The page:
When working on grammar activities, elementary kids learn writing skills and have fun, too. Although grammar worksheets are a great way to teach the fundamentals, they can get boring for students and teachers. Incorporating some educational activities will break up the monotony and reinforce grammar rules.
Lower Elementary Grammar Activities
Keep younger kids interested in grammar lessons by planning activities that are age and developmentally appropriate. Youngsters who are just learning the basics of grammar for kids will not be able to do the same type of activities as older kids.
Students in first and second grade have a much shorter attention span then students in fifth or sixth grade. Utilize this difference by planning grammar activities that allow the kids to get up and move.
Learning the difference between verbs and nouns is usually one of the first things kids learn about grammar. Prior to the activity, write down ten nouns that can be found in the classroom (chalk, window, pencil) and ten verbs (jump, wave, smile) on slips of paper. Mix them up in a bucket or hat.Have children sit at their desks. Review the difference between nouns and verbs. Explain that when they hear a verb, they need to do the activity. When they hear a noun, they need to find that object in the classroom. This can be an individual activity, with the teacher calling on students one at a time, or a group activity, with everyone participating at the same time.
Touch and Feel Adjectives
To do a touch and feel activity, gather approximately five to ten shoeboxes. Put an object with a certain texture, such as sandpaper, faux fur and tree bark, into each shoebox. Tape the lid on. Cut a small hole in the lid. Cover the boxes with newspaper or wrapping paper, making a small flap over the hole.Set the boxes up around the classroom. Talk about how adjectives describe nouns. Have students visit each box, writing down two or three adjectives to describe what they feel inside the box. After everyone returns to his or her seat, ask the kids to share their adjectives, and then allow them to guess what was inside the box based upon their adjectives.
Diagramming sentences helps students learn about subjects, predicates, pronouns, direct and indirect objects and more. Instead of having students diagram sentences individually at their desks, ask them to participate in a group diagram. Write three or four sentences on the chalkboard in plain white chalk. Divide students into groups, giving each group a different colored piece of chalk. Assign each group a particular part of the sentence. They must decide as a group the correct part of the sentence to underline, then go to the chalkboard, underline it and then explain to the class their reasoning.
Older Group Grammar Activities: Elementary
Although upper elementary students may seem too old for some grammar activities, elementary students of all ages enjoy a break from tedious pencil and paper work. Older elementary kids are often computer literate, making interactive grammar games on the Internet a favorite choice for both teachers and students.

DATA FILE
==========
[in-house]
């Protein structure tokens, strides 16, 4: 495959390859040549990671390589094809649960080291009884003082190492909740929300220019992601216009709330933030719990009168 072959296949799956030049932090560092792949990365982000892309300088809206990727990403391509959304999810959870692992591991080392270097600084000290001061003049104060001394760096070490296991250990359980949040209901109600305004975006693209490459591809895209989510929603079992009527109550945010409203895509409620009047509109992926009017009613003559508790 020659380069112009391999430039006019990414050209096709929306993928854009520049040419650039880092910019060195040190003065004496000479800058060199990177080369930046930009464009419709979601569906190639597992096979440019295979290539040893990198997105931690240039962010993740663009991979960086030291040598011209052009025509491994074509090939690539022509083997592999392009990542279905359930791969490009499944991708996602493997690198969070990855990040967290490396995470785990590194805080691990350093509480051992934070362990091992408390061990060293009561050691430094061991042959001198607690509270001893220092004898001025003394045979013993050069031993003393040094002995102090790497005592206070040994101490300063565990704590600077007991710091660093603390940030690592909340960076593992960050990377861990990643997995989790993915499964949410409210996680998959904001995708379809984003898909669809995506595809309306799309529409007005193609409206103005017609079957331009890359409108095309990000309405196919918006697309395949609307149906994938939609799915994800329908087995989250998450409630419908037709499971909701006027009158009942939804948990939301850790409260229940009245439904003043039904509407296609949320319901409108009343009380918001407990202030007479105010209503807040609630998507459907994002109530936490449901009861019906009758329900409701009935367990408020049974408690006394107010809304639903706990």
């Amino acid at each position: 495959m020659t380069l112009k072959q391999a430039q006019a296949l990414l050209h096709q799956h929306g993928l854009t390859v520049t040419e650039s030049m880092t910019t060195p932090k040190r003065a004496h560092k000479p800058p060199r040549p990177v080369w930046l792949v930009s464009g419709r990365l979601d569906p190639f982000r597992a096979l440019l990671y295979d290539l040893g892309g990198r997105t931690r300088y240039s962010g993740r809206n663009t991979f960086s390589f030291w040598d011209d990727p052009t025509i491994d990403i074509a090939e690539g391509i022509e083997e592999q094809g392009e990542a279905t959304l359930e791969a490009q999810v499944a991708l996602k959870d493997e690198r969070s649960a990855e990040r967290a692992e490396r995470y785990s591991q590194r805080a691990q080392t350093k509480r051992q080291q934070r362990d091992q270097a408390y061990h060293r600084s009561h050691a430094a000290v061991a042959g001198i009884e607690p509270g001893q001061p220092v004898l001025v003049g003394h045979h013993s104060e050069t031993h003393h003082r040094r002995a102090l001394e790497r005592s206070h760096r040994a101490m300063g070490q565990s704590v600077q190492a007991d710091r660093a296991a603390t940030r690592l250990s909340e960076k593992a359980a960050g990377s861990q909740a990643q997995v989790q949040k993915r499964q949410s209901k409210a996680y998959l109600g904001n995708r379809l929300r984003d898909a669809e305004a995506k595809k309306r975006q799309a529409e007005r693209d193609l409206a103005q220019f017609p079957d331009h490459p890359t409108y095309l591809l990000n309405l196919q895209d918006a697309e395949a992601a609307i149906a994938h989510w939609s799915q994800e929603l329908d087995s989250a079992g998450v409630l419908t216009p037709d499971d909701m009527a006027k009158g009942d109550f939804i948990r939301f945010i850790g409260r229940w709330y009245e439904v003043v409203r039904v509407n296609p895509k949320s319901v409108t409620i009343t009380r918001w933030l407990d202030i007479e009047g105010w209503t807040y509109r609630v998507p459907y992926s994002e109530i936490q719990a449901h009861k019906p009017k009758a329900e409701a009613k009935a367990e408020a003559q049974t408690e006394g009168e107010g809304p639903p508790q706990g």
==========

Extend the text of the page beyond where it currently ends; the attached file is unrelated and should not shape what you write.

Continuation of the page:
While the Internet can be a great kids' learning tool, other grammar activities foster skills like leadership and cooperation. Use group activities to reinforce social and English skills in upper elementary students.
Daily Oral Language
Daily Oral Language, or DOL, is a grammar activity that often begins in first or second grade and can even continue into high school. The basic premise of DOL is to have students fix grammar, punctuation and spelling mistakes in incorrectly written sentences or paragraphs. As students get older, the mistakes become more complex. Make DOL a group activity by writing the sentence(s) on an overheard transparency or the chalkboard. Ask a different student to lead the class each day in fixing the mistakes. S/he gets to call on other students to point out a correction and then help the student explain the reason why it is wrong and how to correct it. Not only does DOL review grammatical concepts, it also saves paper and gives kids leadership opportunities.
The popular game Mad Libs provides a lot of laughs on long car trips and in the classroom. Give it a twist to make it more interesting and educational for students. Instead of having students fill in an incomplete story with the proper word forms, give them a short creative writing assignment on the same topic, approximately 300 to 400 words. When they finish the writing assignment, have them go back and replace the nouns, adverbs, verbs, adjectives, objects and more with a blank line and the type of word needed, numbering the blanks. Pair the students up and have the partners give a new word for each blank. At the end of the activity, let students read their new stories aloud.
Get students' toes tapping by incorporating some music into a language arts lesson in grammar. Show students some of the Schoolhouse Rock grammar clips or listen to the songs online. Divide the students up into groups, assigning each one a part of grammar (homonyms, prepositional phrases, compound sentences, conjunctions, etc). Let them work together for a week to come up with a song to one of their favorite tunes that describes the part of grammar they were assigned. At the end of the week, have students present their grammar songs to the class, complete with costumes and dance moves.
The importance of writing in elementary school continues to be at the forefront of teachers' minds, as English and language arts skills are necessary to function in middle school, high school, college and the workplace. Practicing good grammar is a part of this fundamental skill; teachers make it fun by incorporating grammar activities into their elementary classrooms.